While most automakers are just dipping their toes in the diesel pool, Audi is diving right in with a range of new models for 2014.
|Engine: 3.0 liter turbodiesel V6 makes 240 hp and 406 lb-ft of torque.
Transmission: Eight-speed automatic.
Fuel Economy: 24 MPG city, 36 MPG highway, 28.3 MPG observed.
Price: $83,395 up to $119,845.
Joining the Q7, which has offered diesel power since 2009, are new diesel versions of the Q5, A6, A7 and their flagship sedan, the stretched-wheelbase A8L. With diesel variants of the BMW 7 Series and Mercedes S-Class still a year away (confirmed for the Bimmer, rumored for the Benz), the A8 is the only large luxury sedan to offer a diesel power – for now, at least.
One Engine Size Fits All
Open the hood and you’ll find the same 240-hp 3.0-liter turbo diesel V6 employed in Audi’s other diesel models, though the A8’s version produces less torque (406 lb-ft vs 428 lb-ft). From the flywheel back, the powertrain is identical to the rest of the A8 lineup, with an eight-speed Tiptronic automatic and Quattro all-wheel drive, though the A8 TDI’s final-drive ratio is taller (2.642:1 vs. 3.204:1).
On paper, the TDI is the slowest member of the A8 family, if you can call 0-60 in 6.4 seconds slow. For comparison, the A8L 3.0T, with a 333 hp supercharged V6, makes the run in 5.5 seconds. But as we’ve said before, numbers don’t tell the whole story when you’re talking about diesels.
With a broad, flat torque curve that stays high through most of the rev range, the TDI engine delivers an even flow of power whenever you demand it. The torque comes on in a surge that’s a perfect match for the A8’s air suspension and smooth-shifting automatic transmission. Even the acoustics are right: the diesel makes a muted roar under power that is authoritative but not intrusive. We are struck by how perfectly the TDI engine matched the A8’s genteel demeanor.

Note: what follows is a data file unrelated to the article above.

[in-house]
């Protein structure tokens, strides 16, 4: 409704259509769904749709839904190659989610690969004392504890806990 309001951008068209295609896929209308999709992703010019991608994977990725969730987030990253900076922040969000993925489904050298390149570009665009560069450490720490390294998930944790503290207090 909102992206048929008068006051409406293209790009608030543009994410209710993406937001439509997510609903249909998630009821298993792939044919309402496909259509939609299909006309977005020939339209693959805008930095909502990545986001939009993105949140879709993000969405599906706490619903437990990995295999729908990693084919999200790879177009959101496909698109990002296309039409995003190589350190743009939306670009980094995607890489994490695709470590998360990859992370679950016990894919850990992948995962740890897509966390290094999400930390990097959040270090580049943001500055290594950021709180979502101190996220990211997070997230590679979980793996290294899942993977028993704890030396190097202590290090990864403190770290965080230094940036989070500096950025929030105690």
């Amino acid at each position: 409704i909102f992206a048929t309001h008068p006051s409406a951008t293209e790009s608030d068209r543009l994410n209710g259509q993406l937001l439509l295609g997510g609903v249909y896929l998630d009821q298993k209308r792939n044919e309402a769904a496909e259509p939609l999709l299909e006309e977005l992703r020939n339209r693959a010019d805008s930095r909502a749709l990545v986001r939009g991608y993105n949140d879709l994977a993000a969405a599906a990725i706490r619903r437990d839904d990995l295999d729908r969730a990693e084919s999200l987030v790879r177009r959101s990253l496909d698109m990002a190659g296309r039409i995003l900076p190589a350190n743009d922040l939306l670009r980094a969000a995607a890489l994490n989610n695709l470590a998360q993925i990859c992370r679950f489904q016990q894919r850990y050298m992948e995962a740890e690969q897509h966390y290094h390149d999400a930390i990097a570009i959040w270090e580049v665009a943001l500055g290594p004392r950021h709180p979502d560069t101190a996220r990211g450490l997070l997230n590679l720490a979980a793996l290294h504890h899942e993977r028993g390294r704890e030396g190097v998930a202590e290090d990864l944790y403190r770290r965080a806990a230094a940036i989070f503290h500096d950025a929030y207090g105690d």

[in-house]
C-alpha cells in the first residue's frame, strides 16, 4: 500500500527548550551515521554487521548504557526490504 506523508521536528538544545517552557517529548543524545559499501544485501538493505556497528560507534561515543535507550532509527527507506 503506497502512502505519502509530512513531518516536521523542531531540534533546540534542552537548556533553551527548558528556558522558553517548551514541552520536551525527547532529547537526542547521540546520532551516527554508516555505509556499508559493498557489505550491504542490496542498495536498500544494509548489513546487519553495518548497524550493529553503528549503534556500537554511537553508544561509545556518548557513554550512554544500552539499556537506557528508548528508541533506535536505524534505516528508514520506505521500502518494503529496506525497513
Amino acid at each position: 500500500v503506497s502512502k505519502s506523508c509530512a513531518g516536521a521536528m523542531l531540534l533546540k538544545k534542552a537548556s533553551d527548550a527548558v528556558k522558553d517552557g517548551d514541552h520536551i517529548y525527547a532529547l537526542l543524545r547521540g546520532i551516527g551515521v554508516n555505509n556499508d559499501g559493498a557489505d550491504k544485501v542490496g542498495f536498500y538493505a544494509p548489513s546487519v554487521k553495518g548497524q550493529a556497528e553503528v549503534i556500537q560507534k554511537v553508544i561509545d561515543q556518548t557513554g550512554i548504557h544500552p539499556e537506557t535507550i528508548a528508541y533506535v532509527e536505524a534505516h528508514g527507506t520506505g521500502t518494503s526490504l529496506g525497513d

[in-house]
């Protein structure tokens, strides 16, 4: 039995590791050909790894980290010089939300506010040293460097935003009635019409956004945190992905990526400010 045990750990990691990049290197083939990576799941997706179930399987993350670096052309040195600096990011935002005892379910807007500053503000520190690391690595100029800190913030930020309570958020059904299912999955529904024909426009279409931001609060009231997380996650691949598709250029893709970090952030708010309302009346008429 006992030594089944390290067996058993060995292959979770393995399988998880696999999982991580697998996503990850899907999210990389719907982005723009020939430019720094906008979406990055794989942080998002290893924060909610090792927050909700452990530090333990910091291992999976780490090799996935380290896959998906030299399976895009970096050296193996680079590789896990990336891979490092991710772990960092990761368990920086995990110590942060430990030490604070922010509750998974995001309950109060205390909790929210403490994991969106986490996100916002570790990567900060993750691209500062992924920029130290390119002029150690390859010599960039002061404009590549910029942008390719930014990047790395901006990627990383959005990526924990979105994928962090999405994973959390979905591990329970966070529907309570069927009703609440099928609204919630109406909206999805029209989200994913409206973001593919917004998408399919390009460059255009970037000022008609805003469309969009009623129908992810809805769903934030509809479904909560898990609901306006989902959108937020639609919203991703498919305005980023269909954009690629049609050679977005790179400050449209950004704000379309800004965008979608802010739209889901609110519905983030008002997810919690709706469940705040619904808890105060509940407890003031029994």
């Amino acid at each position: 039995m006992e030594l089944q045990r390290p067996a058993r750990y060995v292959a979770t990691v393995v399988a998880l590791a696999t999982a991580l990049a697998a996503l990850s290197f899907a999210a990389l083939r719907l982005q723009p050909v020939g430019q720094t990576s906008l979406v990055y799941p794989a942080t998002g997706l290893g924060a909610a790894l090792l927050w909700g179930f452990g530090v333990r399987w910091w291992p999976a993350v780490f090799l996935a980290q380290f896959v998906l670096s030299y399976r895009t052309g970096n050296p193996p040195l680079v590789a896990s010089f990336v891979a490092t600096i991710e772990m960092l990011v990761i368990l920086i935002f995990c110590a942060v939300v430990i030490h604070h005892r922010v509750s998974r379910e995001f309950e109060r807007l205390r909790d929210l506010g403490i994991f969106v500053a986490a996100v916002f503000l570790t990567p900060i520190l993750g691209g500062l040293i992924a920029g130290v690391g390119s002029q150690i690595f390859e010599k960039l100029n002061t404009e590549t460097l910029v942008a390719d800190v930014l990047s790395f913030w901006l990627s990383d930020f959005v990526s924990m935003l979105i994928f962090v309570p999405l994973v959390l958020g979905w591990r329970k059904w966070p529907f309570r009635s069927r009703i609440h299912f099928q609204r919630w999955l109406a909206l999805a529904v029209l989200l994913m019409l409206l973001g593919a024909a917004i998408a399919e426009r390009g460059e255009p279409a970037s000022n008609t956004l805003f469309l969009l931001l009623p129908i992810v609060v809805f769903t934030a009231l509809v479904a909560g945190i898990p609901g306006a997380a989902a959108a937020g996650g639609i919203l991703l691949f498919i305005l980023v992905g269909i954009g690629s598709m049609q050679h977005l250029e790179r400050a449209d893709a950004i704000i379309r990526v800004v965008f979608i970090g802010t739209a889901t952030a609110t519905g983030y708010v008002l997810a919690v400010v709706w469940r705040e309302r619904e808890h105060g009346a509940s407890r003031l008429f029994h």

Though the A8 is designed to deliver a comfortable ride, it’s still an Audi and that means it can hustle through the curves with skill and grace. An optional ($3,500) Sport Plus Package adds a Dynamic mode for the air suspension, which firms up the ride. The Quattro all-wheel drive system bumps up the grip by a notch or two, and as with most Audis, gentle understeer awaits anyone who probes the limits of its handling. We made only a cursory exploration because the A8 really isn’t that sort of car. We spent most of our time cruising at just above the legal limit.
The one thing that really surprised us was the fuel economy. EPA estimates suggest 24 MPG city and 36 MPG highway. Even so, we were shocked at the end of our test week when the trip computer showed 28.3 MPG, just a tick above the EPA combined figure. That’s an incredible number for a car the size of a river barge. How can you not love diesel?
That said, there are a few things about the A8 that we aren’t gushing over. Though we’ve yet to meet an Audi interior we didn’t like, the A8’s is our least favorite, with its secondary controls (including climate, stereo and the MultiMedia Interface (MMI) dial that controls navigation, Bluetooth phone, and various other functions) all crammed into a small space behind the tricky-to-use ratchet-style shifter. Other Audi models we’ve driven make better use of the real estate on the center console.